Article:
Glenhaven garden open in Leura.

Having a whale of a time in Leura.
Having a whale of a time in Leura.

The whale is a familiar sight in Leura each spring: the cypress hedge seems to come alive when owner Bryan Hardy adds the eyes and teeth.

But the hedge, albeit enormous, is only a tiny part of a beautiful garden. Started from scratch by Mr Hardy in 1972, when he bought the bare block, it is now a wonderland of camellias, azaleas and rhododendrons, mature wisterias, weeping elms and maples, a seriously lush lawn, winding paths, a wishing well, a magnificent white magnolia and a water feature beside one of the garden beds – an idea he admits he stole from Kew Gardens in London.

Andy the guide dog ambassador says hello to Bryan Hardy at Glenhaven. Andy will be at the garden on October 1.

Andy the guide dog ambassador says hello to Bryan Hardy at Glenhaven. Andy will be at the garden on October 1.

Glenhaven, on the corner of Craigend St and Hartley Esplanade, is not an official part of the Leura Gardens Festival – Mr Hardy said it’s too small and simply can’t handle the crowds that come during the first week of October – but it’s open now and well worth a visit.

A tranquil place to rest amid the riotous spring colour of Glenhaven.

A tranquil place to rest amid the riotous spring colour of Glenhaven.

Mr Hardy has welcomed the public to his garden since autumn 1978, donating profits to the Royal Blind Society. Later that year he opened in spring for the Gardens Festival, and did so for many years.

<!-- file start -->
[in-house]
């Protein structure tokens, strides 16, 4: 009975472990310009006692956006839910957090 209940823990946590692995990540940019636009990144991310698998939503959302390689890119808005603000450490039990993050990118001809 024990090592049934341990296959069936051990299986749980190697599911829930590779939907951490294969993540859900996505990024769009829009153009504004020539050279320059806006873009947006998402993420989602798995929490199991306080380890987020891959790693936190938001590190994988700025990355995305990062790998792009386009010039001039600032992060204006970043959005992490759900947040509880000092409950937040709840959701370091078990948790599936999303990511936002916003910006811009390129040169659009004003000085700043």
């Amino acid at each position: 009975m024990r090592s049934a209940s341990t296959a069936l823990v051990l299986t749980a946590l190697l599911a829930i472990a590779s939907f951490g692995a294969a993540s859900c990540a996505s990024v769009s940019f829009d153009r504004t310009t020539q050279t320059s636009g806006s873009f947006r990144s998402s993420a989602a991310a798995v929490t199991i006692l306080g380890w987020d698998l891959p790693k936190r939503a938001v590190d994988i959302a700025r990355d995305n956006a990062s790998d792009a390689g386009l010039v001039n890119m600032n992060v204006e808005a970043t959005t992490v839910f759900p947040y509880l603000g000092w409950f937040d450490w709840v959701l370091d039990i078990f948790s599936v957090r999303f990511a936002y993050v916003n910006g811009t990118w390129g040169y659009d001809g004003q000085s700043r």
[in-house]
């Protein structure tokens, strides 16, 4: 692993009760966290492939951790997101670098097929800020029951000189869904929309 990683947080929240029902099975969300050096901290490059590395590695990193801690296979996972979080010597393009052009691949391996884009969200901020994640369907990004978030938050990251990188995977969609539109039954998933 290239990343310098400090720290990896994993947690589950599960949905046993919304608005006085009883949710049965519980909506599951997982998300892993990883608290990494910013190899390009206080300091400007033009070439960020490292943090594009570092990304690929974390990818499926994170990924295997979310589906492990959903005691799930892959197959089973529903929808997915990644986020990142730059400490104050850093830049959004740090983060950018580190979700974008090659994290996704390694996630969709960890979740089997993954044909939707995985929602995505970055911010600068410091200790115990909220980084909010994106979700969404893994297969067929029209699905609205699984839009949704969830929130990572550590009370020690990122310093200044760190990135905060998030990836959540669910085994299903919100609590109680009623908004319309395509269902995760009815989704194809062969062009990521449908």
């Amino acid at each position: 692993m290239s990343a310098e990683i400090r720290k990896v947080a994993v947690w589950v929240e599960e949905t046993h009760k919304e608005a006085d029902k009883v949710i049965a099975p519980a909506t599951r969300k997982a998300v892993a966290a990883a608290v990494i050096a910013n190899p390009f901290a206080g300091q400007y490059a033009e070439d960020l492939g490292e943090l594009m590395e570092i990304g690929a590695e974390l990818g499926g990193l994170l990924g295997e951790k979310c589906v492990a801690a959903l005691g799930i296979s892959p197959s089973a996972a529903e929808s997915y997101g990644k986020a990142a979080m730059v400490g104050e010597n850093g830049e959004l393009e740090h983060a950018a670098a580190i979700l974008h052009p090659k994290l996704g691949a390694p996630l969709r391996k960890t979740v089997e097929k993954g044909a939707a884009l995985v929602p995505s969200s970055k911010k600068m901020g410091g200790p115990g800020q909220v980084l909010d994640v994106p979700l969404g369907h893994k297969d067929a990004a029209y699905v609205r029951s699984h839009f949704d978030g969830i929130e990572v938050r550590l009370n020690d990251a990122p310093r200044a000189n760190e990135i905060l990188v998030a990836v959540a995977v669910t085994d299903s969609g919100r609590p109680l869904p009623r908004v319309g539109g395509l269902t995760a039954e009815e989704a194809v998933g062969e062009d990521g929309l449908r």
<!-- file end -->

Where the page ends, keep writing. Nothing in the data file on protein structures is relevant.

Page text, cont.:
“Glenhaven, or ‘the whale garden’ as many know it, has been open every spring for 38 years, making it the longest private continuous spring open garden in Leura,” Mr Hardy said. “Many gardens are older but Glenhaven is still owned by the original owner and slave and has been open every year.” 

The striking camellia, Tinsie.

The striking camellia, Tinsie.

Now he donates all profits from the $3 entry to Guide Dogs NSW but Mr Hardy feels this may be one of the last years he opens the gates.

“I’m now 73, nearly 74,” he said. “It’s just a matter of can I keep it up?”

A bowl of tinsie camellias.

A bowl of tinsie camellias.

He means the endless fertilising, pruning, shaping, weeding and tending that go hand-in-hand with opening a garden to the public. Everything has to be just right for Mr Hardy: “I would never open a second-rate garden,” he said.

A white magnolia dominates the front lawn.

A white magnolia dominates the front lawn.

Glenhaven is opened for more than six weeks each year – it takes that long for the garden to complete its flowering cycle.

“The early flowerers are coming now and the cycle will continue until the late rhododendrons finish blooming,” Mr Hardy said.

The garden is open 10am-4pm daily until October 25. On Saturday, October 1, Andy, the guide dog ambassador, will visit the garden and would like to meet as many visitors as possible.